Acting Good and Being Good
What are we to make of these assertions? I certainly agree that capitalism and the market system have inherent moral features. Furthermore, I agree that markets are an effective tool to alleviate a host of social ills such as poverty. I would even agree with the statement that capitalism can, and does, reward certain virtuous behaviors.
So, from a moral standpoint, there are good reasons to welcome capitalism and markets. However, to suggest that we should embrace markets because they reward virtue is a dangerous proposition. Here’s why:
First, notice that these arguments are made on inherently utilitarian terms. What does that mean? It means that the rightness of an action is bound up in the consequence it produces. So, if being honest, prudent, and thrifty produces a good outcome (e.g., higher profits)—then I am encouraged to adopt these attributes.
But what if it was the other way around?
What if conniving, cut-throat selfishness produced greater output? What if sabotaging another employee actually led to a promotion? What if deceit and corruption increased the bottom line? What if the propagation of fear incited greater productivity among workers? We build our argument on “sinking sand” when we link our moral behavior solely to the outcomes it is said to produce (particularly when those outcomes are expressed in rigid economic terms).
Second, markets structures may incentivize virtuous behaviors, but this does not necessarily make me virtuous. Like the aforementioned expression of peace (without the presence of goodwill)—I may act good, but that does not mean I am good. Virtue that is expressed as a function of some other value is hollow; it is shadow virtue. At best, it is incentivized; at worst, coerced. It is a veneer—a kind of short-term posture; not a disposition. We do well to remember that Christ is less concerned with what we do, and more concerned with what we do as a function of who we are—our character.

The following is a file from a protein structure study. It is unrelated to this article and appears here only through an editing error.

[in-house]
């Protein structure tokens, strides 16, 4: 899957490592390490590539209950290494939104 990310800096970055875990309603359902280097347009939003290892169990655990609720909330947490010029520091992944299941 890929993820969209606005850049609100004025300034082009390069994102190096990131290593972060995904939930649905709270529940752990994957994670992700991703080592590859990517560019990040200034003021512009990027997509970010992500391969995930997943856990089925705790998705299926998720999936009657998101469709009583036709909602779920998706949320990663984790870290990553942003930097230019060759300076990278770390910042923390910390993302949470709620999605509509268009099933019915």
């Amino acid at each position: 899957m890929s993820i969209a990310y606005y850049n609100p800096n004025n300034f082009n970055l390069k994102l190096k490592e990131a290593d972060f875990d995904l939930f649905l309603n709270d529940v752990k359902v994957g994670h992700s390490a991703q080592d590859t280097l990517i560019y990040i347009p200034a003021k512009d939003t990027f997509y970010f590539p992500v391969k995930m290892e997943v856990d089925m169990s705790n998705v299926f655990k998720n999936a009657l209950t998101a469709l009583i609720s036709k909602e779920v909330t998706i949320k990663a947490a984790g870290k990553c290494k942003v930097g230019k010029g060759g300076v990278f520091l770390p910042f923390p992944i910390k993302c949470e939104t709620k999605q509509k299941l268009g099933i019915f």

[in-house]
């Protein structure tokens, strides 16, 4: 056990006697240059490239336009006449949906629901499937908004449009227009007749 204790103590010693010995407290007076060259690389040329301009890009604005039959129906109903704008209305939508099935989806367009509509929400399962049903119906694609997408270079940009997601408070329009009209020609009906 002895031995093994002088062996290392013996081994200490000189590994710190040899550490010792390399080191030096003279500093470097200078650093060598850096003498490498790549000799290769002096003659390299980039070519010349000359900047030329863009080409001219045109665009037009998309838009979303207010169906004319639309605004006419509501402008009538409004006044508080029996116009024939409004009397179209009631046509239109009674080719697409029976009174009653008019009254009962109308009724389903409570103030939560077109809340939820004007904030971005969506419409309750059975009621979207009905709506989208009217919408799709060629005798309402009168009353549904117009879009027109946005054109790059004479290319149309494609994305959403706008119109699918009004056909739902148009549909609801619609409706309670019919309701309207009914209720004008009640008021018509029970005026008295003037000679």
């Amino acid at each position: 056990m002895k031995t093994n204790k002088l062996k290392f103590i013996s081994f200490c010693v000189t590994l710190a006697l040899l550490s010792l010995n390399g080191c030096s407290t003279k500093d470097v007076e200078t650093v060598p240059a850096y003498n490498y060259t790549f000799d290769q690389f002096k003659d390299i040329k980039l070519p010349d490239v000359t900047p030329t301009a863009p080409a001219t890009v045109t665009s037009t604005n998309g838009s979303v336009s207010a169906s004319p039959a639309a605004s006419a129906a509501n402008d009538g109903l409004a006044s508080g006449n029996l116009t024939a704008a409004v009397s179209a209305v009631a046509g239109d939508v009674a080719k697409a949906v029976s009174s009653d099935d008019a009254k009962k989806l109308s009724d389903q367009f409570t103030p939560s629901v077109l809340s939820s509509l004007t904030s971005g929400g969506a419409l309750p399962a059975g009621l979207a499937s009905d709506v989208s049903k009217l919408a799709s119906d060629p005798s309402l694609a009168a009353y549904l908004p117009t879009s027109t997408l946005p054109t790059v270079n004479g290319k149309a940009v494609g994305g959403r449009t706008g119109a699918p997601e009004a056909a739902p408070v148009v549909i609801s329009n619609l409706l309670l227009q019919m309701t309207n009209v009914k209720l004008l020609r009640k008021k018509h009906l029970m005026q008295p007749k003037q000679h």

Holiness as the “Fully Human Life”
There are many forces that ultimately determine our behavior. Whether peace, virtue, or any other character trait—we can imagine certain circumstances that call for us to act in a certain way.
Yet it is important to recognize that being changed from the inside out is a function of spiritual transformation—not the right incentive scheme. Furthermore, we know that God desires truth “from the inside out” (Psalm 51:6; The Message). This is different from a system that rewards ethical action with little to no consideration of moral agency.
So, can markets do good? Yes. Can markets incentivize me to act good? Yes. Can markets make me good? No.
That occurs, as N.T. Wright puts it, under the vocation to holiness: “[T]he fully human life, reflecting the image of God, that is made possible by Jesus’ victory on the cross and that is energized by the Spirit of the risen Jesus present within communities and persons.”